Hansie Cronje will be remembered not for any of the good things he brought to South African cricket, but for the match-fixing which cast a shadow over the sport.
Cronje was killed in a plane crash in June 2002
Cronje's reputation was among the finest in world cricket until he was first accused of match-fixing in April 2000.
Born in Bloemfontein, of solid Afrikaner stock, on 25 September 1969, Wessel Johannes Cronje was earmarked as a future South Africa captain from his very first international appearance in April 1991.
An unsmiling and, on the face of it, uncomplicated leader of men, he captained his province, Orange Free State, at the age of 21 and first deputised as national captain at 24 before taking over from Kepler Wessels one year later.
Driven to the point of obsession, particularly at challenging Australia for cricketing supremacy, the only criticism of his captaincy used to be that he was too intense.
Not once was there even a suggestion that he had resorted to collusion to influence the outcome of a game, or indeed taken money in return for information, until that bombshell dropped.
Unchallenged during his five years at the helm and having played in South Africa's first Test match after readmission from sporting isolation in 1992, Cronje rapidly became the face of South African cricket.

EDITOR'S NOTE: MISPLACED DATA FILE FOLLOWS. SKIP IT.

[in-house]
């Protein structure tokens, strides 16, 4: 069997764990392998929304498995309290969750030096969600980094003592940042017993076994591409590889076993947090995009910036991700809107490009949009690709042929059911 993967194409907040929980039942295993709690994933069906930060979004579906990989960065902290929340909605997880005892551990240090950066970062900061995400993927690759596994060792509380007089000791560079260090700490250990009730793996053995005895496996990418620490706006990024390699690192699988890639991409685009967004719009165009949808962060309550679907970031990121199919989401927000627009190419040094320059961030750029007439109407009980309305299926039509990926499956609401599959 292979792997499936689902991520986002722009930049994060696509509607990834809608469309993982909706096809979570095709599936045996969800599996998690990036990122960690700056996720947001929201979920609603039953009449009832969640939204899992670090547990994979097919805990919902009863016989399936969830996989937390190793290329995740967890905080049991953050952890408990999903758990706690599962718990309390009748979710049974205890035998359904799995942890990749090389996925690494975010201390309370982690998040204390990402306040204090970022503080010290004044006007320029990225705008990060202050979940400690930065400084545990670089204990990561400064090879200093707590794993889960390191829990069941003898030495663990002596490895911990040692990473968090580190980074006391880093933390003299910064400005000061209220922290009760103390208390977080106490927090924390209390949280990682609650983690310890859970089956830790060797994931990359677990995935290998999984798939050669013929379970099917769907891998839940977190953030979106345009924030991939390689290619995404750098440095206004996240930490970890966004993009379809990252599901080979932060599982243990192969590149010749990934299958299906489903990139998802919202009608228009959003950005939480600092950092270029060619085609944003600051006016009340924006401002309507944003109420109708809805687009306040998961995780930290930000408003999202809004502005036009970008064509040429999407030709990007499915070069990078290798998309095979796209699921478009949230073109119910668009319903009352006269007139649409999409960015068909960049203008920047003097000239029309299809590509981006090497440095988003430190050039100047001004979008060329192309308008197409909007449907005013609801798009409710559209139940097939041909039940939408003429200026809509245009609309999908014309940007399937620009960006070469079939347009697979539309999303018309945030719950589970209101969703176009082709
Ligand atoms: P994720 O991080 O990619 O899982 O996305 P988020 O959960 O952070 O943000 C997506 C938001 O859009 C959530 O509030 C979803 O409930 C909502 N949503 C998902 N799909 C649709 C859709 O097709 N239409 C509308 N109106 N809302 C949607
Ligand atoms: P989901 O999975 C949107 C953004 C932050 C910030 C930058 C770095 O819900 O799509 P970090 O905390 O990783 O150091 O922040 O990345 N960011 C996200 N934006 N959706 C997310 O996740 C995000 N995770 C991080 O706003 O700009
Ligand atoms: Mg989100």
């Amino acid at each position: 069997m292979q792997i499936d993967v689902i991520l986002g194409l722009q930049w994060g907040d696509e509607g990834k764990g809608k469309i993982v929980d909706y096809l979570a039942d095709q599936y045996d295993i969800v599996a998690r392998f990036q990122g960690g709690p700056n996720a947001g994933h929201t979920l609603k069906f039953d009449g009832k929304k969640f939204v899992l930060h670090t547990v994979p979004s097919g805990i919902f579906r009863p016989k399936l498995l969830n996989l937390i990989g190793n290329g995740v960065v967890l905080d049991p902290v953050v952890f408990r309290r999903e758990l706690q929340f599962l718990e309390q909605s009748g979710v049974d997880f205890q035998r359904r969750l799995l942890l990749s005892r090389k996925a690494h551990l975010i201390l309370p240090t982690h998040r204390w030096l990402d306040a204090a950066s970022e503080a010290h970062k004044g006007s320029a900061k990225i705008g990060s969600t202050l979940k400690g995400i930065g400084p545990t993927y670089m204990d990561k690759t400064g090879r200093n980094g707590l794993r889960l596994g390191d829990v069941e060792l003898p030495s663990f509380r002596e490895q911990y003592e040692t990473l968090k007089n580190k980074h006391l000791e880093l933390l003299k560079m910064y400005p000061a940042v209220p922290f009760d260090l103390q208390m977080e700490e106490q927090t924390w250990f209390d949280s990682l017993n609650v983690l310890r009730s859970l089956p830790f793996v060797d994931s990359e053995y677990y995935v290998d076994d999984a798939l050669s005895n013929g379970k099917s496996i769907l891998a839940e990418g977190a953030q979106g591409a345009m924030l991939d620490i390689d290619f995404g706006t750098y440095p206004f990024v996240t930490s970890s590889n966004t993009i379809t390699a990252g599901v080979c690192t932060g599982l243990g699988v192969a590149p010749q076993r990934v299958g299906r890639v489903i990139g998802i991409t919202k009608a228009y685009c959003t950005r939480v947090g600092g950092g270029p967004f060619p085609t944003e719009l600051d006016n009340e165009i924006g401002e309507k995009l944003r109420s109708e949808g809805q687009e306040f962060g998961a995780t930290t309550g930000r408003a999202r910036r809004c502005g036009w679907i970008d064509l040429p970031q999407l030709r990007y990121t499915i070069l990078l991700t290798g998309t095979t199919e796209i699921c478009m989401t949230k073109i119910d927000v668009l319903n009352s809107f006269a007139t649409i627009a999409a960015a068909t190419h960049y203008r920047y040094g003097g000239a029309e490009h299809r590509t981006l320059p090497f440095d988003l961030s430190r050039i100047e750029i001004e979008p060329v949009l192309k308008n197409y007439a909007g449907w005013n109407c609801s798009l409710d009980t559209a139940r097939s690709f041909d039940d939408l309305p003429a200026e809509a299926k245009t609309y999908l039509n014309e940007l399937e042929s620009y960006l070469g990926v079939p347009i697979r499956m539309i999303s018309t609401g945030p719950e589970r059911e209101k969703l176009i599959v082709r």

Dr Ali Bacher, as managing director of the United Cricket Board of South Africa (UCB), made a point of lauding his captain's credentials as a man of unbending moral resolve, particularly as a practising Christian.
Cronje gave evidence to the King Commission
Cronje reacted furiously in New Zealand when the UCB attempted to incorporate non-white cricketers clearly not up to international standards as window-dressing for their quota system.
He also offered to step down from the captaincy during England's tour of South Africa when form deserted him. Bacher refused.
When the allegations of malpractice were first made Bacher barely questioned them and instantly sided with his captain.
Bacher has since stood down from the post to concentrate on organising the 2003 World Cup in South Africa.
But such was Cronje's reputation that the
former cricket board chief had no doubts until the former skipper himself admitted to receiving cash.
The amount of disinformation emanating from the subcontinent on matters of match-fixing in the past had also been a factor in Bacher's loyalty, although the signs of Cronje's actions had been there to see in the past.
The sacked captain admitted in a newspaper interview in 1998 to having been approached by Indian bookmakers offering US$250,000 for the team if they "threw" a one-off international in Bombay in December 1996.
"We basically laughed it off," he said afterwards, although he did not inform the South African board.
But there were few, if any, outside the subcontinent - particularly in South Africa and Leicestershire where he was the oversees player in 1995 - willing to believe the allegations when they were made.
Players and management were, instead, happier to judge him on his 68 Test appearances and 3,714 runs, not to mention his flawless diplomacy in negotiating the unique problems of the New South Africa.
Sadly for him, his place in history will now be as a man who was prevented from continuing this career due to dishonesty, and who then died a premature and tragic death.